A REMINDER OF THE REALITY OF THE HORRORS OF WARFARE
Not for the squeamish!!..... but to illustrate what horrors have been endured by both sides in Iraq.....as we sit cocooned and protected with our laptops and computers,whilst others to do our dirty work ....
“People think this is just about Mexico and Central America, but it isn't.”
As illegals continue to stream across America’s southern border, authorities are faced with the herculean task of identifying and processing the intruders while complying with the federal government’s policy of de facto amnesty. While most of the illegals make the trip from Mexico and Central American nations, Breitbart reports that a significant number come from decidedly less familiar home countries.
National Border Patrol Council Local 3307 spokesperson Albert Spratte revealed the startling origins of many who show up at the U.S.-Mexico border with hopes of joining our staggering population of illegal immigrants.
“One group of our agents apprehended individuals from Bangladesh, Nepal, and Sri Lanka,” he recalled.
Each of those detained Saturday, he explained, were adult males who had no intention of cooperating with U.S. authorities.
ABC News Video Shows Smiling American Bomber in Syria ABC News An al-Qaida-linked group fighting in Syria has released video of the first American to carry out a suicide attack in the country's civil war, showing him smiling and saying he looked...
Remembering the IDF volunteer and LA native who was laid to rest on Wednesday.
A day before his death, St.- Sgt. Max Steinberg, 24, awakened his parents in their Los Angeles area home at 4 a.m. to say he had survived a tank accident in Gaza but was heading back into the Strip to continue fighting with his Golani unit.
“We told each other how much we loved each other, and we wished him a safe return,” his father, Stuart, recalled as he eulogized his son on Wednesday. He and his wife Evie stood just a few feet away from their son’s freshly dug grave in Jerusalem’s Mount Herzl Military Cemetery.
An "aggressive Islamist agenda" was being pursued in some of the so-called Trojan horse schools in Birmingham, says a Department for Education report.
Peter Clarke, a former counter-terror chief, is publishing the findings of his inquiry into allegations of a hardline Muslim "take-over" of schools.
Mr Clarke found a lack of intervention from the local council and weaknesses in the oversight of academies.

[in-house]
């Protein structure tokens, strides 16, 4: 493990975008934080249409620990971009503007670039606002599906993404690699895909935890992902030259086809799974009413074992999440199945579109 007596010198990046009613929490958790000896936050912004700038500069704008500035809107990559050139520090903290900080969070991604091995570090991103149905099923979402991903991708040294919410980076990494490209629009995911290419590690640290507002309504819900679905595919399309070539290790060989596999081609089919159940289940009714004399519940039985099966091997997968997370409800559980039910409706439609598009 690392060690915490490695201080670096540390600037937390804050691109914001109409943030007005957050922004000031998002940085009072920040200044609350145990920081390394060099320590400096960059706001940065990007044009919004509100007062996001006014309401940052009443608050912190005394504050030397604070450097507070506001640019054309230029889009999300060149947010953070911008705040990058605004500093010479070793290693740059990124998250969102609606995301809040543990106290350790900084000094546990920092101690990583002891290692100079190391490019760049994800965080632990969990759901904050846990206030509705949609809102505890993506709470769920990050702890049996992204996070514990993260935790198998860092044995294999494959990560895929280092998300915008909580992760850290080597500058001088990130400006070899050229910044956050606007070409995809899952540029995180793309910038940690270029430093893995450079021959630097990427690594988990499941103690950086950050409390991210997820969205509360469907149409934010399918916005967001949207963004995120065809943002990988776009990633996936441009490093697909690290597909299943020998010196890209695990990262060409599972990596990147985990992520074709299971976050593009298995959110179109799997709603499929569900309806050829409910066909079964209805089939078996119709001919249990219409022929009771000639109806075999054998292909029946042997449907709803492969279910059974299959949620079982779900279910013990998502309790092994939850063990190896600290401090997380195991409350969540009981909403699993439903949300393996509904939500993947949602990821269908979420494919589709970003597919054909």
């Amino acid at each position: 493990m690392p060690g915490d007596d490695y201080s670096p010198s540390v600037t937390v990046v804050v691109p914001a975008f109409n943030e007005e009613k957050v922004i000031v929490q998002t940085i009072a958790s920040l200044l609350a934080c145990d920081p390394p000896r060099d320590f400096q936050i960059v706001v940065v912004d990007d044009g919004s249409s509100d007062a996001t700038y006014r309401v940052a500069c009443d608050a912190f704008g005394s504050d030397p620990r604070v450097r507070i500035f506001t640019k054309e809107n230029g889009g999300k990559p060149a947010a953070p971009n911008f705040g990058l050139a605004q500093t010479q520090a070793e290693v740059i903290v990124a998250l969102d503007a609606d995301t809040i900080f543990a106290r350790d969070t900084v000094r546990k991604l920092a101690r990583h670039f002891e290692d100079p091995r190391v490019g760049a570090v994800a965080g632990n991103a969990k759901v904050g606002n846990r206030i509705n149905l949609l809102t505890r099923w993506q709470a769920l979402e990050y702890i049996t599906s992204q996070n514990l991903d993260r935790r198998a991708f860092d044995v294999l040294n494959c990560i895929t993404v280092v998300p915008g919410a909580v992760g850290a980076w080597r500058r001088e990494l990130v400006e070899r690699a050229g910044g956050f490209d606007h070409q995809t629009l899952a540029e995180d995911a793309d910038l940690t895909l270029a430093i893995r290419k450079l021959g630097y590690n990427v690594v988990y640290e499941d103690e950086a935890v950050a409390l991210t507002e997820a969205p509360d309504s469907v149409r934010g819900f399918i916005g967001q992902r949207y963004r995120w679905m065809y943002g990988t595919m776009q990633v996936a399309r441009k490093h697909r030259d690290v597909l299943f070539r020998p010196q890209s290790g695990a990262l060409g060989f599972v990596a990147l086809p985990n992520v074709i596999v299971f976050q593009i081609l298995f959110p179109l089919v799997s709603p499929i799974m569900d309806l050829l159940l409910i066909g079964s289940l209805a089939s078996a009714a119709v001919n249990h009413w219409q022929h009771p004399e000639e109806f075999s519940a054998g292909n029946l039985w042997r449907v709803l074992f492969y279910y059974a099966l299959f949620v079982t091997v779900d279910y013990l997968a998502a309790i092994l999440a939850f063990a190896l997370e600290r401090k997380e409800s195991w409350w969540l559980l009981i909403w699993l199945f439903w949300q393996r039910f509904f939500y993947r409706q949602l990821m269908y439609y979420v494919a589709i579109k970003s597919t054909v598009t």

He said the council viewed the issue from the "prism of community cohesion".
Mr Clarke has delivered the findings of a report commissioned by the former Education Secretary Michael Gove. His successor, Nicky Morgan, is to present the results of the investigation to the House of Commons.
Much of the report had already been leaked - and representatives of schools facing allegations claimed they had faced a "co-ordinated and vicious" attack from the government.
The inquiry found no evidence of extremism, said Mr Clarke, but "there are a number of people in a position of influence who either espouse, or sympathise with or fail to challenge extremist views".
"I have established that there is a group of associated individuals in positions of influence in schools and governing bodies who have, over quite a considerable time, looked to introduce what could be described as an aggressive Islamist agenda into some schools, very few schools, in Birmingham," Mr Clarke told the BBC.
BEIRUT (Reuters) - Hezbollah and the Syrian branch of al Qaeda have fought a deadly five-day battle in Syria near the border with Lebanon, a Hezbollah source and a fighter for the Nusra Front said on Thursday.Hezbollah
A six-year-old schoolgirl has been allegedly raped by two staff members at a prominent school in the southern Indian city of Bangalore, police say.
The child was assaulted on 2 July, but her parents discovered it only a few days ago after she complained of stomach ache and was taken to hospital.
Meanwhile, hundreds of parents have protested outside the school, pulling down its gates and shouting slogans.
Police have registered a case, but they are yet to make any arrests.
The BBC's Andrew North in Delhi says it's the latest in a series of sexual assault cases that have made headlines in India.
The new Prime Minister Narendra Modi has promised a zero tolerance approach on crimes against women, but violence and discrimination against women in remain deeply entrenched in society.
The girl was allegedly raped by a security guard and a gym teacher, but as there are multiple guards and gym instructors in the school, police say they are trying to identify the guilty, BBC Hindi's Imran Qureshi reports from Bangalore.